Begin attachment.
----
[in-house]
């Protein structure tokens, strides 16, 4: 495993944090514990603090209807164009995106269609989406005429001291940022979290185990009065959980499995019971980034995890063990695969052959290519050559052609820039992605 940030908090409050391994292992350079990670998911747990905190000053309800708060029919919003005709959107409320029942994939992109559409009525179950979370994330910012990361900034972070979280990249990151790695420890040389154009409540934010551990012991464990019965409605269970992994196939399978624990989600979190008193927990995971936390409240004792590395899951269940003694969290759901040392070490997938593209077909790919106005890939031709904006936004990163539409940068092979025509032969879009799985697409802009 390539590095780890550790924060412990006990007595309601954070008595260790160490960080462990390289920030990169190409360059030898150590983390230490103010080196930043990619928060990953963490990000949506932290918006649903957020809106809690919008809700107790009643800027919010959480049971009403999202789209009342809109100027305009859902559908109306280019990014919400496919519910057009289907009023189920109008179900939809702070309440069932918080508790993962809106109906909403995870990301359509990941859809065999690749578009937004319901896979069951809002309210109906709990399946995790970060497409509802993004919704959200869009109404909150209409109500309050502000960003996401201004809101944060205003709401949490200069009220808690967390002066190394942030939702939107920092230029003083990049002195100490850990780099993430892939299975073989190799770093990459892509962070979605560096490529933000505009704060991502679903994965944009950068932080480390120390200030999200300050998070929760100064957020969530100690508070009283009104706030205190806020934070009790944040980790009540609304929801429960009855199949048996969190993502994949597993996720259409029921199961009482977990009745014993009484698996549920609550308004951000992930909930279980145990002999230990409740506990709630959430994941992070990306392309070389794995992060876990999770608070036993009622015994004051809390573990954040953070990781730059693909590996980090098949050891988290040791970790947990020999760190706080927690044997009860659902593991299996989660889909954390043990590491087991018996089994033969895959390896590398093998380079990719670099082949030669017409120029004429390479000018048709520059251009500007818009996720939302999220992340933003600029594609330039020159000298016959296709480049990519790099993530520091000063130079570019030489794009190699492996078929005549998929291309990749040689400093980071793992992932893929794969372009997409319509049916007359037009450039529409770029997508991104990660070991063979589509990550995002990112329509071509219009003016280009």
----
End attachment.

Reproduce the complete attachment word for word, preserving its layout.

[in-house]
């Protein structure tokens, strides 16, 4: 495993944090514990603090209807164009995106269609989406005429001291940022979290185990009065959980499995019971980034995890063990695969052959290519050559052609820039992605 940030908090409050391994292992350079990670998911747990905190000053309800708060029919919003005709959107409320029942994939992109559409009525179950979370994330910012990361900034972070979280990249990151790695420890040389154009409540934010551990012991464990019965409605269970992994196939399978624990989600979190008193927990995971936390409240004792590395899951269940003694969290759901040392070490997938593209077909790919106005890939031709904006936004990163539409940068092979025509032969879009799985697409802009 390539590095780890550790924060412990006990007595309601954070008595260790160490960080462990390289920030990169190409360059030898150590983390230490103010080196930043990619928060990953963490990000949506932290918006649903957020809106809690919008809700107790009643800027919010959480049971009403999202789209009342809109100027305009859902559908109306280019990014919400496919519910057009289907009023189920109008179900939809702070309440069932918080508790993962809106109906909403995870990301359509990941859809065999690749578009937004319901896979069951809002309210109906709990399946995790970060497409509802993004919704959200869009109404909150209409109500309050502000960003996401201004809101944060205003709401949490200069009220808690967390002066190394942030939702939107920092230029003083990049002195100490850990780099993430892939299975073989190799770093990459892509962070979605560096490529933000505009704060991502679903994965944009950068932080480390120390200030999200300050998070929760100064957020969530100690508070009283009104706030205190806020934070009790944040980790009540609304929801429960009855199949048996969190993502994949597993996720259409029921199961009482977990009745014993009484698996549920609550308004951000992930909930279980145990002999230990409740506990709630959430994941992070990306392309070389794995992060876990999770608070036993009622015994004051809390573990954040953070990781730059693909590996980090098949050891988290040791970790947990020999760190706080927690044997009860659902593991299996989660889909954390043990590491087991018996089994033969895959390896590398093998380079990719670099082949030669017409120029004429390479000018048709520059251009500007818009996720939302999220992340933003600029594609330039020159000298016959296709480049990519790099993530520091000063130079570019030489794009190699492996078929005549998929291309990749040689400093980071793992992932893929794969372009997409319509049916007359037009450039529409770029997508991104990660070991063979589509990550995002990112329509071509219009003016280009």